Stingers, on the other hand, can hurt and hurt for a few days. If you see evidence of them washed up on the beach, don’t go in. Sydney’s stingers aren’t deadly, but you’ll certainly feel the pain if you get stung.
Figure 8 Pools. Photo credit: National Parks and Wildlife Service NSW
A two-hour train ride west of Sydney gets you to the Blue Mountains. You can often catch a glimpse of them as your plane prepares to land in Sydney. Most travelers start their Blue Mountains visit in the town of Katoomba, connected by train from Sydney’s Central Stationfor about $16 return.
In the Blue Mountains, you can go caving, abseiling, camping, hiking, fly fishing, or rock climbing. Plus, if you arrive during winter, you might be lucky enough to see snow falling, and put your snowman-making skills to the test.
Govetts Leap lookout in the Blue Mountains. Photo credit: iStock/JamesM_Lee
Do your research to find tour operators that offer canyoning, fly fishing, abseiling or rock climbing before you go, as going it alone isn’t a good idea if you’re not familiar with the terrain. If you’re going camping or hiking, do your research to plan in advance, and make sure someone knows your plans. The mountains are unforgiving and it’s easy to get lost. An unplanned night out in the mountains is far from refreshing.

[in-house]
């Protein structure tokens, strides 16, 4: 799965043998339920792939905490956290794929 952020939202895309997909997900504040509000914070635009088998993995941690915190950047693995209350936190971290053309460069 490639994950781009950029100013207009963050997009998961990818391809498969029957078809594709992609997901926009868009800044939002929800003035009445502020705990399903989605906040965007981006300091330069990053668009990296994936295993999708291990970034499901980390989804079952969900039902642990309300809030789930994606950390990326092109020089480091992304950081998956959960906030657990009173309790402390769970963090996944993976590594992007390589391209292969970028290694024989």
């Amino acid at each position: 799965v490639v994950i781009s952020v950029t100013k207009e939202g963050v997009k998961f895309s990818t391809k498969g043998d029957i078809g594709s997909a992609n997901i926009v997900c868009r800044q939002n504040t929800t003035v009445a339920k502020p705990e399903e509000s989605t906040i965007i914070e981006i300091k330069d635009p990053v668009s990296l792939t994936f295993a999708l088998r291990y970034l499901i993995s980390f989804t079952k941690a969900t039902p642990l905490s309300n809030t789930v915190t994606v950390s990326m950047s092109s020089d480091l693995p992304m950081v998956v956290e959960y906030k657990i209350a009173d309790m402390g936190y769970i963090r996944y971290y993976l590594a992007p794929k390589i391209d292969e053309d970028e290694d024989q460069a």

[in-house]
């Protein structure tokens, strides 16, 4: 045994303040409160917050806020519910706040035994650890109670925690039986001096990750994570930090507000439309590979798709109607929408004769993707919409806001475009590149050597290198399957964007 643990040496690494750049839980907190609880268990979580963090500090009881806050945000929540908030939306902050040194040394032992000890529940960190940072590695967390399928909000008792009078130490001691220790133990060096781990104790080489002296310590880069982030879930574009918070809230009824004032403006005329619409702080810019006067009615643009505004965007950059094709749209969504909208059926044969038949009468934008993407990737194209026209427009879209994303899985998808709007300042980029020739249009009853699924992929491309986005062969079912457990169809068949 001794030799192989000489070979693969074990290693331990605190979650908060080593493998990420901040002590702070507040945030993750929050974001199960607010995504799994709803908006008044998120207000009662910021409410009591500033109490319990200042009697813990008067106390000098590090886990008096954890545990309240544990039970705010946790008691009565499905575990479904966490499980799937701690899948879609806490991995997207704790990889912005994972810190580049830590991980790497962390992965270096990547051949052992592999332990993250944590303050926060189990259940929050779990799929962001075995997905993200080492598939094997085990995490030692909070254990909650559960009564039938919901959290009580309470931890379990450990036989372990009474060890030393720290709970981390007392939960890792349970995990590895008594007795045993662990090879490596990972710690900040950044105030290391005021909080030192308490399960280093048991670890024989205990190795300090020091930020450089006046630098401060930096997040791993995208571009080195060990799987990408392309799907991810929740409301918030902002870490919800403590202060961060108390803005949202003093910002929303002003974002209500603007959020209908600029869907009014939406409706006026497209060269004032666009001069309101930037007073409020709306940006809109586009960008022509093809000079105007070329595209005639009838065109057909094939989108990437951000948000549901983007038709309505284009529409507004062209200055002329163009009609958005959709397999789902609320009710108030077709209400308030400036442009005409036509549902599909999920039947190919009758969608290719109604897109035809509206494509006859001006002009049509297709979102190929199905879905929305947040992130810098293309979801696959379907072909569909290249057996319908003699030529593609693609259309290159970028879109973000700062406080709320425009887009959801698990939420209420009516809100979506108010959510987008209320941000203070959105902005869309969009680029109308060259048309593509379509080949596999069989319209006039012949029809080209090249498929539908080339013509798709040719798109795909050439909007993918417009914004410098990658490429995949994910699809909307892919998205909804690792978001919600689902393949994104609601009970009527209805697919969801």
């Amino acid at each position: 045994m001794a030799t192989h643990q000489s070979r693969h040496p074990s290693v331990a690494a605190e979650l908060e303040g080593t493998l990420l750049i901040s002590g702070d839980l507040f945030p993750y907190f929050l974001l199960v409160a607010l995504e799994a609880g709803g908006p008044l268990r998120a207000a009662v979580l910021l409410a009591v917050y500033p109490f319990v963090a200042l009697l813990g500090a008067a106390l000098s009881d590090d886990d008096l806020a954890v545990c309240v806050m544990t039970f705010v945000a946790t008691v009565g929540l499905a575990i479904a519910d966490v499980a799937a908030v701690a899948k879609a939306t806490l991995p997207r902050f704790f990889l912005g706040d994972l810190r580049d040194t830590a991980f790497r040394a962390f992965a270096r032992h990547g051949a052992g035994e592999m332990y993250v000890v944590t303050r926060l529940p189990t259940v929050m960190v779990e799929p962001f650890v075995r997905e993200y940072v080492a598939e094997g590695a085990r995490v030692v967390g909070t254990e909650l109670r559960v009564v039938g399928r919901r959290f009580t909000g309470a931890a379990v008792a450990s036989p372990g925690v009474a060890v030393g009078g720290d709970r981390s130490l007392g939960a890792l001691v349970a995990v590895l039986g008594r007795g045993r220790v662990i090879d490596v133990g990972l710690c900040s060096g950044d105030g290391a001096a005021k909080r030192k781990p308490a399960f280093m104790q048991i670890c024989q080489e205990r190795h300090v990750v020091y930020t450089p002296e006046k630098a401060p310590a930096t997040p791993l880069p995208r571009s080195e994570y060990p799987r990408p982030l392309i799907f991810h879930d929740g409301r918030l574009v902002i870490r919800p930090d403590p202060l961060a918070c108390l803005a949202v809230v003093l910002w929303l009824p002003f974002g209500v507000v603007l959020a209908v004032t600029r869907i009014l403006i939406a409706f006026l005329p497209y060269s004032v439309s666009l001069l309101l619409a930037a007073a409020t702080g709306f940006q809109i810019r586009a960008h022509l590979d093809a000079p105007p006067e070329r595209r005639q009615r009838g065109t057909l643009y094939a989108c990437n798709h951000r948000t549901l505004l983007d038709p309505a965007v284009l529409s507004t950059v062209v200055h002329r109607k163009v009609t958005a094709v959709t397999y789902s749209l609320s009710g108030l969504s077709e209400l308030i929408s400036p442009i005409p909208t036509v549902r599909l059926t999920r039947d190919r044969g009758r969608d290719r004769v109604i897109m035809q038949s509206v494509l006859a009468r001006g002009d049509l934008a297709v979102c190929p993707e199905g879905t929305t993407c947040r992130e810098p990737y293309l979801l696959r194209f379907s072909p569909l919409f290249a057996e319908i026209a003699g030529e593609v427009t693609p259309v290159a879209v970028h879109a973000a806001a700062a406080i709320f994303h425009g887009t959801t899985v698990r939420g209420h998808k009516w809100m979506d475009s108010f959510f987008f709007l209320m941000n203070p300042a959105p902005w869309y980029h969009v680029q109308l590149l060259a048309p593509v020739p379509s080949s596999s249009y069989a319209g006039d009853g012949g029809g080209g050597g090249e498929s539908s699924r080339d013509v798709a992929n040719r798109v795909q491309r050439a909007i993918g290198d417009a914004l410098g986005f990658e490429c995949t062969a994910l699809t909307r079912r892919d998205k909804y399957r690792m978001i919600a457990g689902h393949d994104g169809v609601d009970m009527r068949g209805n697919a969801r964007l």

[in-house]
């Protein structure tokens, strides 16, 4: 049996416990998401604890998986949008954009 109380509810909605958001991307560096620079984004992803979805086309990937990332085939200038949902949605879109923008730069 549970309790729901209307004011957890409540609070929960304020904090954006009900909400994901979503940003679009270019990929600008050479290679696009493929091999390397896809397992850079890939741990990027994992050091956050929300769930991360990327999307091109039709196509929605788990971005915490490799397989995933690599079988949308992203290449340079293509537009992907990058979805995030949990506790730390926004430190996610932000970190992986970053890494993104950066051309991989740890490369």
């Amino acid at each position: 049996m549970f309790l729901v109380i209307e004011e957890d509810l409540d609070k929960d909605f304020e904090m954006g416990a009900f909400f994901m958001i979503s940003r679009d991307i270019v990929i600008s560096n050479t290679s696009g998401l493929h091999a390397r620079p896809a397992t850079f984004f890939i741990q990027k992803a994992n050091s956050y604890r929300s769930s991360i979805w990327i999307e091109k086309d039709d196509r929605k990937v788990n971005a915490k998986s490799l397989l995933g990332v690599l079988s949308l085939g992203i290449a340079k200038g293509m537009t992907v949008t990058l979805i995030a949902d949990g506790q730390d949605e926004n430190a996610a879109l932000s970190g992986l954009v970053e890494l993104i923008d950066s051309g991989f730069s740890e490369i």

Many tourist operators in Sydney offer day trips to the Blue Mountains for around $100, much more expensive than getting yourself there by train. Sure the convenience of having everything organized for you isn’t there, but there are plenty of signs once you arrive guiding you to see the sights. If you’re not abseiling off the side of a mountain or trying to catch your lunch in the freshwater creeks, you may well be best foregoing the organized trip and seeing the sights yourself. You can wander down the main street, take your time selecting the best meat pie, and then head off to follow the well-marked trails to see the Three Sisters or Echo Point.